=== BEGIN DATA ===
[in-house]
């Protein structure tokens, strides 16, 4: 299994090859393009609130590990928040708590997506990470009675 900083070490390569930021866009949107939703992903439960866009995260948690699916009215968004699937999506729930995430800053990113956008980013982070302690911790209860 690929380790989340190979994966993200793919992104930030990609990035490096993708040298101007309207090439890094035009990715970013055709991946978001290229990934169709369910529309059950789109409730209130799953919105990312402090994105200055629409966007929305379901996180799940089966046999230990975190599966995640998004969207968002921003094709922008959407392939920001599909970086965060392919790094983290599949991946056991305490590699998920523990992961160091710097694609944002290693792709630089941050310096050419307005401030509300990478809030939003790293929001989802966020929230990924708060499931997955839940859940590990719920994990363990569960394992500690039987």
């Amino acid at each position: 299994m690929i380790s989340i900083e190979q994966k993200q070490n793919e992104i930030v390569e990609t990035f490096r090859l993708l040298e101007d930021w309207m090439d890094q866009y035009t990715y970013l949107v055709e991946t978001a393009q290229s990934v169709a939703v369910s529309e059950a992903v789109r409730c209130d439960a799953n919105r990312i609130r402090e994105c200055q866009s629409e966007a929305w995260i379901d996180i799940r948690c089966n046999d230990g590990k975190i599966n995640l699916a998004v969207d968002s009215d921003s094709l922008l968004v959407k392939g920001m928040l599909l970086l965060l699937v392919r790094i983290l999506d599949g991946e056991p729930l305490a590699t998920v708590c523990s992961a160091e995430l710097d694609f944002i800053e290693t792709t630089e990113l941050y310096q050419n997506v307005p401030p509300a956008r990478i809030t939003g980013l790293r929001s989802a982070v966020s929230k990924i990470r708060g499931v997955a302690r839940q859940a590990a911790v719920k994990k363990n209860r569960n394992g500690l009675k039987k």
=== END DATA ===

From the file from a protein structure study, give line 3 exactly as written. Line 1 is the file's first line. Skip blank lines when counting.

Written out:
């Amino acid at each position: 299994m690929i380790s989340i900083e190979q994966k993200q070490n793919e992104i930030v390569e990609t990035f490096r090859l993708l040298e101007d930021w309207m090439d890094q866009y035009t990715y970013l949107v055709e991946t978001a393009q290229s990934v169709a939703v369910s529309e059950a992903v789109r409730c209130d439960a799953n919105r990312i609130r402090e994105c200055q866009s629409e966007a929305w995260i379901d996180i799940r948690c089966n046999d230990g590990k975190i599966n995640l699916a998004v969207d968002s009215d921003s094709l922008l968004v959407k392939g920001m928040l599909l970086l965060l699937v392919r790094i983290l999506d599949g991946e056991p729930l305490a590699t998920v708590c523990s992961a160091e995430l710097d694609f944002i800053e290693t792709t630089e990113l941050y310096q050419n997506v307005p401030p509300a956008r990478i809030t939003g980013l790293r929001s989802a982070v966020s929230k990924i990470r708060g499931v997955a302690r839940q859940a590990a911790v719920k994990k363990n209860r569960n394992g500690l009675k039987k």